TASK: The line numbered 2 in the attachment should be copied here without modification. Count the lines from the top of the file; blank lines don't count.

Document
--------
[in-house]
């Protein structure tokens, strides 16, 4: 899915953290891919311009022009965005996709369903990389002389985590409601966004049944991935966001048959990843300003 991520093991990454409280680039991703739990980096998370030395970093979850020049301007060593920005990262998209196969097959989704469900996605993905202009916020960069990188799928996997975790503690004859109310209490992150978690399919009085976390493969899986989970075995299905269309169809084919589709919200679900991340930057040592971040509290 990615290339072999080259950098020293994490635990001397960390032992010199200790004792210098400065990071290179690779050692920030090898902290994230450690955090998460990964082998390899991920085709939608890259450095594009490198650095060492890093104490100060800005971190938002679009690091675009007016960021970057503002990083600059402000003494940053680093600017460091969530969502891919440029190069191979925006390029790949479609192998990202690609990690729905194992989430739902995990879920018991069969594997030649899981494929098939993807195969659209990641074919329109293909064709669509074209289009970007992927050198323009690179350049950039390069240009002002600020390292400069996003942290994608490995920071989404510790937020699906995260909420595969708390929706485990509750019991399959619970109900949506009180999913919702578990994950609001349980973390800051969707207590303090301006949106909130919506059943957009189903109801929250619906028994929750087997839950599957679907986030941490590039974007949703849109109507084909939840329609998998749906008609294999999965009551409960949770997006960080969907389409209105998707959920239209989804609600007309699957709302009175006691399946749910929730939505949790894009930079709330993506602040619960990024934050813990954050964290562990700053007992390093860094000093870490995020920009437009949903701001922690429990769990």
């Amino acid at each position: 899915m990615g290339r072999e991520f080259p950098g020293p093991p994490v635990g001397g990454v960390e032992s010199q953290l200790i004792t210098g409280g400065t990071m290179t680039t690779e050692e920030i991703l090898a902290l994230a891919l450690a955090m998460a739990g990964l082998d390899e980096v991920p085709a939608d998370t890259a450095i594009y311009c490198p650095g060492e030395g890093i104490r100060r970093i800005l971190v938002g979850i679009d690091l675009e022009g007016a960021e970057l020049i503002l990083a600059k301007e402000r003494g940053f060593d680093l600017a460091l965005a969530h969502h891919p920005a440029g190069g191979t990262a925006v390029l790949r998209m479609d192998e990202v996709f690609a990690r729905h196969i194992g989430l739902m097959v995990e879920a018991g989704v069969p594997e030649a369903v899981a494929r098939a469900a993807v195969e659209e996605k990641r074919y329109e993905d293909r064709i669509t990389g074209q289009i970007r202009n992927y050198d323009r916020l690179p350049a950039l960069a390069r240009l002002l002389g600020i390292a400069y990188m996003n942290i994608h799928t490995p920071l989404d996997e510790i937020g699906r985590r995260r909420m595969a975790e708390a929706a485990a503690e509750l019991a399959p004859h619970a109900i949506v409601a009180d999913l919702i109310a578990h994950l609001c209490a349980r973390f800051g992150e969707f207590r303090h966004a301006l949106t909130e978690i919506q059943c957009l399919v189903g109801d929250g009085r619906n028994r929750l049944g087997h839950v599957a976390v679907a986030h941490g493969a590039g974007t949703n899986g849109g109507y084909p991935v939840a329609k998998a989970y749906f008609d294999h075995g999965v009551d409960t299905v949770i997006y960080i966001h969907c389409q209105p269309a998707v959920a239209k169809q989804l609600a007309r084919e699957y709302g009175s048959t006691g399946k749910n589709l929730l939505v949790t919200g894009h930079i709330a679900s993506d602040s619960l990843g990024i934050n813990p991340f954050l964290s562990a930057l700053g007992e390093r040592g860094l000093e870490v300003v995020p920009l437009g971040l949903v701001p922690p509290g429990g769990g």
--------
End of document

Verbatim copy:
């Protein structure tokens, strides 16, 4: 899915953290891919311009022009965005996709369903990389002389985590409601966004049944991935966001048959990843300003 991520093991990454409280680039991703739990980096998370030395970093979850020049301007060593920005990262998209196969097959989704469900996605993905202009916020960069990188799928996997975790503690004859109310209490992150978690399919009085976390493969899986989970075995299905269309169809084919589709919200679900991340930057040592971040509290 990615290339072999080259950098020293994490635990001397960390032992010199200790004792210098400065990071290179690779050692920030090898902290994230450690955090998460990964082998390899991920085709939608890259450095594009490198650095060492890093104490100060800005971190938002679009690091675009007016960021970057503002990083600059402000003494940053680093600017460091969530969502891919440029190069191979925006390029790949479609192998990202690609990690729905194992989430739902995990879920018991069969594997030649899981494929098939993807195969659209990641074919329109293909064709669509074209289009970007992927050198323009690179350049950039390069240009002002600020390292400069996003942290994608490995920071989404510790937020699906995260909420595969708390929706485990509750019991399959619970109900949506009180999913919702578990994950609001349980973390800051969707207590303090301006949106909130919506059943957009189903109801929250619906028994929750087997839950599957679907986030941490590039974007949703849109109507084909939840329609998998749906008609294999999965009551409960949770997006960080969907389409209105998707959920239209989804609600007309699957709302009175006691399946749910929730939505949790894009930079709330993506602040619960990024934050813990954050964290562990700053007992390093860094000093870490995020920009437009949903701001922690429990769990």